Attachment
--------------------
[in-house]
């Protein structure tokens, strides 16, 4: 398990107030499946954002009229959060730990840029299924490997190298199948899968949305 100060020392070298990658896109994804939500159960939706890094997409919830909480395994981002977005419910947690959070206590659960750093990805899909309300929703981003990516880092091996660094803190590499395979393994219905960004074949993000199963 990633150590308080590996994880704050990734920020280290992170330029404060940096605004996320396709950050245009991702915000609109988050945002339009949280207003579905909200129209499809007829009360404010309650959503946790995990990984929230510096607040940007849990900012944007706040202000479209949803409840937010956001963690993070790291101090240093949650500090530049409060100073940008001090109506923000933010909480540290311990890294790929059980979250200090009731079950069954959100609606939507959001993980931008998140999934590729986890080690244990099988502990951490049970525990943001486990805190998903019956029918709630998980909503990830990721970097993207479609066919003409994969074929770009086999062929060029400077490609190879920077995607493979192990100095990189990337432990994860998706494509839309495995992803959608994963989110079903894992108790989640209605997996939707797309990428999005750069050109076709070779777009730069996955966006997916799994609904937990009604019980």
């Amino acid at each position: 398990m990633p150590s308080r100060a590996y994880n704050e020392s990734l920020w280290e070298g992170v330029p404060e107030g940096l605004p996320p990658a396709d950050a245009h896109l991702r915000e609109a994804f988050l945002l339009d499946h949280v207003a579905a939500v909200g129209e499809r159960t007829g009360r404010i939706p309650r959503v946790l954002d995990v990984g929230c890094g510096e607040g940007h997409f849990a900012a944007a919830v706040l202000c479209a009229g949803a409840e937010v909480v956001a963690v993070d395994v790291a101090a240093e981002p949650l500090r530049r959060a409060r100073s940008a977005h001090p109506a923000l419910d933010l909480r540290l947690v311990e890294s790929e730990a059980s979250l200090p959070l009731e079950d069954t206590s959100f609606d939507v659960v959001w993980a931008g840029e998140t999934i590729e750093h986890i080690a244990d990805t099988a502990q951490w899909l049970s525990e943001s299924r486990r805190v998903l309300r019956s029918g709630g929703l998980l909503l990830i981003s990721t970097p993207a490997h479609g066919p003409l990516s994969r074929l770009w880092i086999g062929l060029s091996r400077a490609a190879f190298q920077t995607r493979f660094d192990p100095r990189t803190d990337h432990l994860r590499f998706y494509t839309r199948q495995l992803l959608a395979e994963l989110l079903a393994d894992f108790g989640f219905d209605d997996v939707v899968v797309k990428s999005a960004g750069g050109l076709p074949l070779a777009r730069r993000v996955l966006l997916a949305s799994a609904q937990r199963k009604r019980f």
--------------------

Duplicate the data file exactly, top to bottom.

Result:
[in-house]
């Protein structure tokens, strides 16, 4: 398990107030499946954002009229959060730990840029299924490997190298199948899968949305 100060020392070298990658896109994804939500159960939706890094997409919830909480395994981002977005419910947690959070206590659960750093990805899909309300929703981003990516880092091996660094803190590499395979393994219905960004074949993000199963 990633150590308080590996994880704050990734920020280290992170330029404060940096605004996320396709950050245009991702915000609109988050945002339009949280207003579905909200129209499809007829009360404010309650959503946790995990990984929230510096607040940007849990900012944007706040202000479209949803409840937010956001963690993070790291101090240093949650500090530049409060100073940008001090109506923000933010909480540290311990890294790929059980979250200090009731079950069954959100609606939507959001993980931008998140999934590729986890080690244990099988502990951490049970525990943001486990805190998903019956029918709630998980909503990830990721970097993207479609066919003409994969074929770009086999062929060029400077490609190879920077995607493979192990100095990189990337432990994860998706494509839309495995992803959608994963989110079903894992108790989640209605997996939707797309990428999005750069050109076709070779777009730069996955966006997916799994609904937990009604019980």
């Amino acid at each position: 398990m990633p150590s308080r100060a590996y994880n704050e020392s990734l920020w280290e070298g992170v330029p404060e107030g940096l605004p996320p990658a396709d950050a245009h896109l991702r915000e609109a994804f988050l945002l339009d499946h949280v207003a579905a939500v909200g129209e499809r159960t007829g009360r404010i939706p309650r959503v946790l954002d995990v990984g929230c890094g510096e607040g940007h997409f849990a900012a944007a919830v706040l202000c479209a009229g949803a409840e937010v909480v956001a963690v993070d395994v790291a101090a240093e981002p949650l500090r530049r959060a409060r100073s940008a977005h001090p109506a923000l419910d933010l909480r540290l947690v311990e890294s790929e730990a059980s979250l200090p959070l009731e079950d069954t206590s959100f609606d939507v659960v959001w993980a931008g840029e998140t999934i590729e750093h986890i080690a244990d990805t099988a502990q951490w899909l049970s525990e943001s299924r486990r805190v998903l309300r019956s029918g709630g929703l998980l909503l990830i981003s990721t970097p993207a490997h479609g066919p003409l990516s994969r074929l770009w880092i086999g062929l060029s091996r400077a490609a190879f190298q920077t995607r493979f660094d192990p100095r990189t803190d990337h432990l994860r590499f998706y494509t839309r199948q495995l992803l959608a395979e994963l989110l079903a393994d894992f108790g989640f219905d209605d997996v939707v899968v797309k990428s999005a960004g750069g050109l076709p074949l070779a777009r730069r993000v996955l966006l997916a949305s799994a609904q937990r199963k009604r019980f």